To the fictional Jesse Turnblatt, Iron Eyes Cody represents a man who faked it 'til he could make it. But Iron Eyes's legacy as a European eclipsing actual natives in portraying natives still looms large over native actors, and perhaps Jesse is inviting calamity by thinking those days are over. They clearly aren't, as the casting of Depp in The Lone Ranger shows. If Iron Eyes and Depp were presumably taking parts from actual Native Americans, perhaps there is somebody out there who can be a better VR Indian than an IRL Indian. More authentic in their adherence to a myth than Jesse with his truths. If Jesse and McLarnon are not Indian enough to play Indians, what are they and who gets to decide that? And if they could still be brushed aside by a white actor for Indian roles, but considered too Indian to take parts created for whites, where does that leave them?

“Welcome to Your Authentic Indian Experience™” is a treasure trove of questions about experience, real and virtual, about identity, innate and borrowed, and about culture, genuine and imitation. I wish Rebecca Roanhorse luck in getting a Hugo award to put next to her Nebula award.

Please join us next week here at Nerds who Read, when we’ll look at the outcome of the Hugos and review some of the winners.

Kerey McKenna is a contributing reviewer to Nerds who Read and SMOF for the annual Watch City Steampunk Festival. Check it out at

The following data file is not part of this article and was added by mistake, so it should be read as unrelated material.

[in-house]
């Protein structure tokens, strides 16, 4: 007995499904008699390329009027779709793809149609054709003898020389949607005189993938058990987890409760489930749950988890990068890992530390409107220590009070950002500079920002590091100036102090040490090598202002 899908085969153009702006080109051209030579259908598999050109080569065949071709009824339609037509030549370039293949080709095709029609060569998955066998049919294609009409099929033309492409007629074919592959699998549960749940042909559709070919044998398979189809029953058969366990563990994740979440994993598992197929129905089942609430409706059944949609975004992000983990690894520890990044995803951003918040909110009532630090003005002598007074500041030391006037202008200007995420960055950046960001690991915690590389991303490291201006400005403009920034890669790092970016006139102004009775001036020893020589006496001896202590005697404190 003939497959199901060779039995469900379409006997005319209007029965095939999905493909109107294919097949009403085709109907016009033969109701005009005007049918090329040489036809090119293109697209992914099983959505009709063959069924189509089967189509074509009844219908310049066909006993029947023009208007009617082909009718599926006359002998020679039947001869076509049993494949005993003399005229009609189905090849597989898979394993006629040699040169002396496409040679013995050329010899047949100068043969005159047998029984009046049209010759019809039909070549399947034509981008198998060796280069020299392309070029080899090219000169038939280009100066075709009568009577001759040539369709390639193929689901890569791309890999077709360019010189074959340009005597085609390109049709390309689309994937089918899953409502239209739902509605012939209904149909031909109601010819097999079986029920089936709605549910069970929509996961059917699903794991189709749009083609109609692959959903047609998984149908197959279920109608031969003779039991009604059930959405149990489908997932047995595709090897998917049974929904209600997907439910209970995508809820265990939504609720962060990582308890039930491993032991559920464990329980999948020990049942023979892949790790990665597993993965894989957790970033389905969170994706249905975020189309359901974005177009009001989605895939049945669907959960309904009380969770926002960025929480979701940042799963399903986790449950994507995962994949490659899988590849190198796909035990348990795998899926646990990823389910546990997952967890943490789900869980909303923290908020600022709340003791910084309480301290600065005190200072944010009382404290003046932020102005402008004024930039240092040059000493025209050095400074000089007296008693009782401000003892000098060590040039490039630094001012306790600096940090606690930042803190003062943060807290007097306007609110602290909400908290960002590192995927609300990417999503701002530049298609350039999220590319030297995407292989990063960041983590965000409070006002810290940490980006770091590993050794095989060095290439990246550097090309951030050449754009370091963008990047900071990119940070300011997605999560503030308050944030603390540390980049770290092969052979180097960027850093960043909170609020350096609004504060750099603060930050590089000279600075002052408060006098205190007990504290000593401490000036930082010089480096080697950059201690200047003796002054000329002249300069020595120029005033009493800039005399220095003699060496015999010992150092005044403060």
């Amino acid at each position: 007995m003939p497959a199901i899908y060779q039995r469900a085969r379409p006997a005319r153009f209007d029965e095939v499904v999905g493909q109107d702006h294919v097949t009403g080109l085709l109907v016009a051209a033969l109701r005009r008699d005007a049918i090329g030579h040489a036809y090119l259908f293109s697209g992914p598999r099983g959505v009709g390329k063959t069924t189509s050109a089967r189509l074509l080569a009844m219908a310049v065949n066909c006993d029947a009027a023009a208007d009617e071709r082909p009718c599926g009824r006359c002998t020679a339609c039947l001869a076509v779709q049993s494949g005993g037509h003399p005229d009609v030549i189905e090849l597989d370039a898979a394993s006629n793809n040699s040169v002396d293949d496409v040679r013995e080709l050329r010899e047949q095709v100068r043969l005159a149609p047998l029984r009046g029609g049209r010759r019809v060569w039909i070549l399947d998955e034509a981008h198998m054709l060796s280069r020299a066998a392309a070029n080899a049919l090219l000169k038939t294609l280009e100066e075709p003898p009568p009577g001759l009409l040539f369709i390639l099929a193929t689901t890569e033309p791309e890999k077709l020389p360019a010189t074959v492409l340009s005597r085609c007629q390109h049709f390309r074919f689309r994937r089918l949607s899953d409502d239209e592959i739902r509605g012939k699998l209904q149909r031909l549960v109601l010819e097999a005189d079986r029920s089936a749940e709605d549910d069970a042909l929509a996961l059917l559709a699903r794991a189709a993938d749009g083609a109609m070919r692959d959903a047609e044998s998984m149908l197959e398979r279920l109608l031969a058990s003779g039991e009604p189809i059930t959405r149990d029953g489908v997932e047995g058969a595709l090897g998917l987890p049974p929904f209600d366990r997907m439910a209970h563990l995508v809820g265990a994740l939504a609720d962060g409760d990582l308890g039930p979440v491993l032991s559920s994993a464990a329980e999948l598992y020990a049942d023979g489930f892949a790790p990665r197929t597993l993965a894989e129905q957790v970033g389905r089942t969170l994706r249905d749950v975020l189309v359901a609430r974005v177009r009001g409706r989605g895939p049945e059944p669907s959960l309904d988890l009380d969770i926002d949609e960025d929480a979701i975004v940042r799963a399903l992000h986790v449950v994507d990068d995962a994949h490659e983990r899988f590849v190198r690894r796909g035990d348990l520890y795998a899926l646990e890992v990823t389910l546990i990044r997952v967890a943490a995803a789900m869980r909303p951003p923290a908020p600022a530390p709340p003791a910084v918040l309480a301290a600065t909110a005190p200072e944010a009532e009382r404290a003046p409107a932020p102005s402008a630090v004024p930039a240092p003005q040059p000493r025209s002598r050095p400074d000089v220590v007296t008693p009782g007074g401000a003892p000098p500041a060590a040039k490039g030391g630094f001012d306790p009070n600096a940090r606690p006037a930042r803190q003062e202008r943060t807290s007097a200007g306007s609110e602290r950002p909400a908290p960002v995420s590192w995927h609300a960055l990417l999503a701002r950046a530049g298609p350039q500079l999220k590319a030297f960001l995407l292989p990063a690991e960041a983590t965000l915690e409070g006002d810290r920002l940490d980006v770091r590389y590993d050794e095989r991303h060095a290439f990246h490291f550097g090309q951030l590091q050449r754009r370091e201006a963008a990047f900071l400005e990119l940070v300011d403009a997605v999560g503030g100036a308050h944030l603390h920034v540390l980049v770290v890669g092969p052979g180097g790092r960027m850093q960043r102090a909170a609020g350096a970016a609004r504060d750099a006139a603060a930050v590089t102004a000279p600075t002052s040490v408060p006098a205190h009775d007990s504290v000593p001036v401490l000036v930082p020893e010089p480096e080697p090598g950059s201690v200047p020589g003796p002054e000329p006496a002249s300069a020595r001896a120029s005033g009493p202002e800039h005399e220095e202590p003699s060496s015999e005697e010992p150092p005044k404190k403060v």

Friday, August 17, 2018

Where No Superhero Has Gone Before

The First Annual NOT THE HUGO Awards.
Best Dramatic Presentation, Long Form: Logan.
Movie Review by Michael Isenberg.

Welcome back to the first annual NOT THE HUGO Awards. I’m your host, Michael Isenberg, Editor-in-Chief of Nerds who Read.

Congratulations to the “The Last Novelist (or A Dead Lizard in the Yard),” winner of the award for Best Short Story.

Our final category is Best Dramatic Presentation, Long Form, which is Hugo-speak for movies.

Logan is unlike any superhero movie I can remember, and certainly unlike any in recent years. Honest Trailers put it best, “In a cinematic universe known for its huge casts, CGI, and mixed-up timelines, an X-Men movie will rise above its peers, by saying, ‘F—k that. We’re doing our own thing.’”